Tomatillos are ripe when they have filled the husk (oftentimes splitting it open) and are firm. When buying tomatillos in their husk, look for tomatillos that have filled or split their husk. If they haven’t gotten to that size then they were harvested too early, which can affect their flavor. Look for tomatillos without damaged skin as they will degrade quickly. If there is some damage you can easily remove it and use the rest of the tomatillo, but you will have to use them soon.
Tomatillos can be stored at room temperature (with husks on or off) for up to 1 week and will keep refrigerated for up to 2 weeks. For longer-term storage, remove husks and refrigerate in a plastic bag for up to 3-4 weeks. Tomatillos can also be frozen whole, sliced, chopped, or pureed in air-tight containers or freezer bags. If freezing them whole or in pieces, spread them out on a sheet pan and freeze them before bagging them. This will prevent them from freezing in one big block.
Remove husks and any remainder of the stem before using. If using raw, core the tomatillos with a paring knife as you would a tomato or simply cut the top off (but this wastes a lot of the fruit) and trim around where the stem attaches. Removing the core is not absolutely necessary, but the core can be a little tough. Rinse tomatillos under cool water and let them dry in a colander or on a towel. The skin will feel sticky but that’s normal. There isn’t anything on it and you don’t need to try and rinse that off.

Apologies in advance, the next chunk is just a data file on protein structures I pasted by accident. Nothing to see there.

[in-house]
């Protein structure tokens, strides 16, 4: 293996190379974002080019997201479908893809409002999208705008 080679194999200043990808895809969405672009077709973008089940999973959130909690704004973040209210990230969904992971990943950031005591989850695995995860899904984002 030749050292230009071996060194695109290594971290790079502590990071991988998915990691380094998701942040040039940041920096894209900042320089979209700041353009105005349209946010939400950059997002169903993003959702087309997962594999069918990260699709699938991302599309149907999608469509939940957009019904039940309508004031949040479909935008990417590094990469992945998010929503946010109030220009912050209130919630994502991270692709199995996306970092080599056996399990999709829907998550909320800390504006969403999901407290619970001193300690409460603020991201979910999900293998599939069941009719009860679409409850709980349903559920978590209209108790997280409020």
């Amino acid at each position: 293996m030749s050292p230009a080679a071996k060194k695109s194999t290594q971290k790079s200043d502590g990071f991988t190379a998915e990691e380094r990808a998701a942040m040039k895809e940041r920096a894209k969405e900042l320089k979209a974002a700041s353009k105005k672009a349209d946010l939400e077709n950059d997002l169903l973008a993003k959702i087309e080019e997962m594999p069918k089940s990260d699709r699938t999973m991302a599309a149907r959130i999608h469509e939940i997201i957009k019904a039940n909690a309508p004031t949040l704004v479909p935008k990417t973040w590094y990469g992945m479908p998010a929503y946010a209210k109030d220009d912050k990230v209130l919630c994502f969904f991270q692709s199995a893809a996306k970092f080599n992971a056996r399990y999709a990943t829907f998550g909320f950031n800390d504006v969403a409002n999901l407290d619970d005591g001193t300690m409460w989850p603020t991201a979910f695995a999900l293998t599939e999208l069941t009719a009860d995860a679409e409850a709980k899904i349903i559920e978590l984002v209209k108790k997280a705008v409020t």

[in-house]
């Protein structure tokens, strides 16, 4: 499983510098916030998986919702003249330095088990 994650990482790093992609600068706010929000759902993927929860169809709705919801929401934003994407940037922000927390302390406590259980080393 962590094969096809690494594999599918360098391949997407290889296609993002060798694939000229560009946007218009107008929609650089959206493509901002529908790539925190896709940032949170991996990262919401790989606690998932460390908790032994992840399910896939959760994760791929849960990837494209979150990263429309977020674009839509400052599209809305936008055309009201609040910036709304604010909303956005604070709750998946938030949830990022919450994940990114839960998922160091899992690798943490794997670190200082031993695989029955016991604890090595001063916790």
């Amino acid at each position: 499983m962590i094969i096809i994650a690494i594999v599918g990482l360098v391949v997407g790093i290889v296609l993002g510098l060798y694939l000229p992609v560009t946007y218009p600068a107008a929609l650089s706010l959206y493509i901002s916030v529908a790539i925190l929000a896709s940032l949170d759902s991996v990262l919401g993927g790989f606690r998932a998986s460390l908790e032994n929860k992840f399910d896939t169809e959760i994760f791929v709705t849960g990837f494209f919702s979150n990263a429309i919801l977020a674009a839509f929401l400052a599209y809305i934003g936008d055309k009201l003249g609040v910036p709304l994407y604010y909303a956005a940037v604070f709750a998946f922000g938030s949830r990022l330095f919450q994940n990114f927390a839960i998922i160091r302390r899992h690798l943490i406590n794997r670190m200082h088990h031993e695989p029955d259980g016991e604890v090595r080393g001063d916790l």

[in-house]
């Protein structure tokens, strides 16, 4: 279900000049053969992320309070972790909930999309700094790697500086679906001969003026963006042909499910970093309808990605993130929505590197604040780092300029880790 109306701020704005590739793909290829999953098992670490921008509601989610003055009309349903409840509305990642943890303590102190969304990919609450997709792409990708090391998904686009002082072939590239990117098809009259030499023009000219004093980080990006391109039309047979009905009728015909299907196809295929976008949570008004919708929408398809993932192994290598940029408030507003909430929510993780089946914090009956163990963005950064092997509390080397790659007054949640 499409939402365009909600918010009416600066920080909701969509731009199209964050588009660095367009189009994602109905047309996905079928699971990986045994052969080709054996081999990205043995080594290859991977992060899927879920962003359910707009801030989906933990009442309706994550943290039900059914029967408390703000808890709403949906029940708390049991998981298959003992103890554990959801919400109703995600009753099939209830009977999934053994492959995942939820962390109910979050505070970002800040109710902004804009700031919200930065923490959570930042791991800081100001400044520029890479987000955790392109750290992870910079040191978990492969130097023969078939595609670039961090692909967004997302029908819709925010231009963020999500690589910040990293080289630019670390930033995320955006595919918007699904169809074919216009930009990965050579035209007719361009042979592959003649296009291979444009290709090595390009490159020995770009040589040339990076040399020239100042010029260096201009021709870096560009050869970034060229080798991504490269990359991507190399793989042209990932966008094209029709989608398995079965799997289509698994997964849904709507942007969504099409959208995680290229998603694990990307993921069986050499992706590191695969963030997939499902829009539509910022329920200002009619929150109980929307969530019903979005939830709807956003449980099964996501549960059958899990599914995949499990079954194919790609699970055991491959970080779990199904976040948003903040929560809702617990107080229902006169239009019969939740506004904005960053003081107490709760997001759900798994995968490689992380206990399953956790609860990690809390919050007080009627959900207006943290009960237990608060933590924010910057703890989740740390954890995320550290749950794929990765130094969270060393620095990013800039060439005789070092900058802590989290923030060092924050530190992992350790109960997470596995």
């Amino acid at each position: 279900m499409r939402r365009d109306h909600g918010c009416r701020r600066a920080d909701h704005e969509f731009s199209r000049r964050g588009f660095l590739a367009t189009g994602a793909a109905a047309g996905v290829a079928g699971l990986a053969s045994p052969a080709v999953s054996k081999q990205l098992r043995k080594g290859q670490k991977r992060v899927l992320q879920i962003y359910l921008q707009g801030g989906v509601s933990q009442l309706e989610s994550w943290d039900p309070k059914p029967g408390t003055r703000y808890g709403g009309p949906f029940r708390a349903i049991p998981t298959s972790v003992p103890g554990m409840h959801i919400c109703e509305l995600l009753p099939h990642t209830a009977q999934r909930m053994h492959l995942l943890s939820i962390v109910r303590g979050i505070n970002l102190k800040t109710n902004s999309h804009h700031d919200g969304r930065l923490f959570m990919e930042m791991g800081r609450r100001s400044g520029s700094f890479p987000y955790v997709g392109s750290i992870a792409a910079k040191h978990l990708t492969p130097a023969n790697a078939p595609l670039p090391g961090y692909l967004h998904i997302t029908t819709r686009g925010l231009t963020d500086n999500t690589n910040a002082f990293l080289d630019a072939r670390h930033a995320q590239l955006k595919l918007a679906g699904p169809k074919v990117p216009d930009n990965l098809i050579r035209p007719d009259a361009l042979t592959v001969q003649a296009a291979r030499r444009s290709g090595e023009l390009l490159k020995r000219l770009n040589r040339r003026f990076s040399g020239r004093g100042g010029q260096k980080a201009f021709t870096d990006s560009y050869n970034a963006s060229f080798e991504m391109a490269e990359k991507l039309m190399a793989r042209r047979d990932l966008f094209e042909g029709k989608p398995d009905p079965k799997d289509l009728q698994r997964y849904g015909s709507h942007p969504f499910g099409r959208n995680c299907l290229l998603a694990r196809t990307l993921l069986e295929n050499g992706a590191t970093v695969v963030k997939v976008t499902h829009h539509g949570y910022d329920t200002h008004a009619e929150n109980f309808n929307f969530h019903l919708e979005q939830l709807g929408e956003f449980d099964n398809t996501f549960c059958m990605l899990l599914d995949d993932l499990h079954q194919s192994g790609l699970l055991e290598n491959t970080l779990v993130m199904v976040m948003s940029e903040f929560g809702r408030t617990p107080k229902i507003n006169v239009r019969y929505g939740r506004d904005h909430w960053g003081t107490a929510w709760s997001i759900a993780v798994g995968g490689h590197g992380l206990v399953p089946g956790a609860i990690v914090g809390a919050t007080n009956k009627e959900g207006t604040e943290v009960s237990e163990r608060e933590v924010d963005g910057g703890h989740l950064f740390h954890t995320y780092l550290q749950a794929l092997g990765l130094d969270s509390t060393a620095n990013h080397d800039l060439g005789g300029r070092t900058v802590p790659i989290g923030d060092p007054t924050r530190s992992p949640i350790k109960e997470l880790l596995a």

Raw: slice and sprinkle tomatillos with some lime juice and salt for a refreshing snack. Chop or slice them and toss on a spring or summer salad. You can also chop and make a chunky salsa verde with onion, lime, cilantro, poblano, jalapeño, and garlic. Puree them raw and make a delicious sauce (like the mint one I mentioned at the beginning of the blog). Or you can just go all in and eat them whole. Tomatillos are really delicious and refreshing on their own.
Grilling: leave the tomatillos whole and toss with some olive oil and spices. Place them on a grill and cook until they are soft and the skin is charred. Enjoy them as is or turn them into a sauce, soup, or salsa.
Roasting: leave the tomatillos whole or cut them into chunks and toss them with olive oil and spices. Place them in a baking dish or on a sheet tray and roast at 400°F for 8 minutes then flip or toss them with a spatula and roast for another 5 minutes. You can roast tomatillos with poblanos and then make a traditional salsa verde.
Sautéing: slice or chop and lightly sauté with other summer vegetables for delicious, light stir-fries, fajitas, or tacos toppings. Lightly sautéed tomatillos are delicious on top of fish tacos with some pickled radish and daikon.
Pureeing: core, cut in half, and place in a food processor or blender. Add some lime juice or watermelon for a delicious margarita base. Add onion and garlic for a bloody Mary base, or experiment using in cold summer soups.
Sauce: chop and cook down with onions, jalapenos, and lime, or green tomatoes, cardamom, and cayenne for variations of tomatillo sauce that can be canned as preserves or used in pies or cakes. There are many other options for sauces, just look up some recipes and have fun.